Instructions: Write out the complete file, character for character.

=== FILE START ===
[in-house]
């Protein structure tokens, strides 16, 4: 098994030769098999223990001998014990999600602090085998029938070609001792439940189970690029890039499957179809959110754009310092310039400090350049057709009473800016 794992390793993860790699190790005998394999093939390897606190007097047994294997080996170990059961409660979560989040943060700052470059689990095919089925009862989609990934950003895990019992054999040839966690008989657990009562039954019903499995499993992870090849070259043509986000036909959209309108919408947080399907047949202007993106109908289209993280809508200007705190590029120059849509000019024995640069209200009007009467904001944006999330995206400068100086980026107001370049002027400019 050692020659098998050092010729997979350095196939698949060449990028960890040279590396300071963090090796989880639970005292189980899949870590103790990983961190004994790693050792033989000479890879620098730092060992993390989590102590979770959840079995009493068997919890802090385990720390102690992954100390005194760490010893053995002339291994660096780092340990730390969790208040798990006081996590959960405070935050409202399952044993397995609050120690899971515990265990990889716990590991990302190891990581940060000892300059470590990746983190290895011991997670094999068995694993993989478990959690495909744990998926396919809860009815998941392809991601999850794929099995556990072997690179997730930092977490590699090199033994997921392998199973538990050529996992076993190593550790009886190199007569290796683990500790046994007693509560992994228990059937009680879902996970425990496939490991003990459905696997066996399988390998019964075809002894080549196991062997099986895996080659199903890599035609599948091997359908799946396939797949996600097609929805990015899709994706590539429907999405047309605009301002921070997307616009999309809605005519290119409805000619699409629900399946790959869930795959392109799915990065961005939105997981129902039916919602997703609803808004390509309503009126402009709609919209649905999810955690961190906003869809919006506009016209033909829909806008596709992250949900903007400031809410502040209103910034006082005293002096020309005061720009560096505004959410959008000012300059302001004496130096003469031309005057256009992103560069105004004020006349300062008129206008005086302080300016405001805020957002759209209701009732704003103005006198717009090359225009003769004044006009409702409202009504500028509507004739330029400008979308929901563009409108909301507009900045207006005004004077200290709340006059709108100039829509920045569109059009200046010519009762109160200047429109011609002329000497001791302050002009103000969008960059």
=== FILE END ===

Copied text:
[in-house]
């Protein structure tokens, strides 16, 4: 098994030769098999223990001998014990999600602090085998029938070609001792439940189970690029890039499957179809959110754009310092310039400090350049057709009473800016 794992390793993860790699190790005998394999093939390897606190007097047994294997080996170990059961409660979560989040943060700052470059689990095919089925009862989609990934950003895990019992054999040839966690008989657990009562039954019903499995499993992870090849070259043509986000036909959209309108919408947080399907047949202007993106109908289209993280809508200007705190590029120059849509000019024995640069209200009007009467904001944006999330995206400068100086980026107001370049002027400019 050692020659098998050092010729997979350095196939698949060449990028960890040279590396300071963090090796989880639970005292189980899949870590103790990983961190004994790693050792033989000479890879620098730092060992993390989590102590979770959840079995009493068997919890802090385990720390102690992954100390005194760490010893053995002339291994660096780092340990730390969790208040798990006081996590959960405070935050409202399952044993397995609050120690899971515990265990990889716990590991990302190891990581940060000892300059470590990746983190290895011991997670094999068995694993993989478990959690495909744990998926396919809860009815998941392809991601999850794929099995556990072997690179997730930092977490590699090199033994997921392998199973538990050529996992076993190593550790009886190199007569290796683990500790046994007693509560992994228990059937009680879902996970425990496939490991003990459905696997066996399988390998019964075809002894080549196991062997099986895996080659199903890599035609599948091997359908799946396939797949996600097609929805990015899709994706590539429907999405047309605009301002921070997307616009999309809605005519290119409805000619699409629900399946790959869930795959392109799915990065961005939105997981129902039916919602997703609803808004390509309503009126402009709609919209649905999810955690961190906003869809919006506009016209033909829909806008596709992250949900903007400031809410502040209103910034006082005293002096020309005061720009560096505004959410959008000012300059302001004496130096003469031309005057256009992103560069105004004020006349300062008129206008005086302080300016405001805020957002759209209701009732704003103005006198717009090359225009003769004044006009409702409202009504500028509507004739330029400008979308929901563009409108909301507009900045207006005004004077200290709340006059709108100039829509920045569109059009200046010519009762109160200047429109011609002329000497001791302050002009103000969008960059």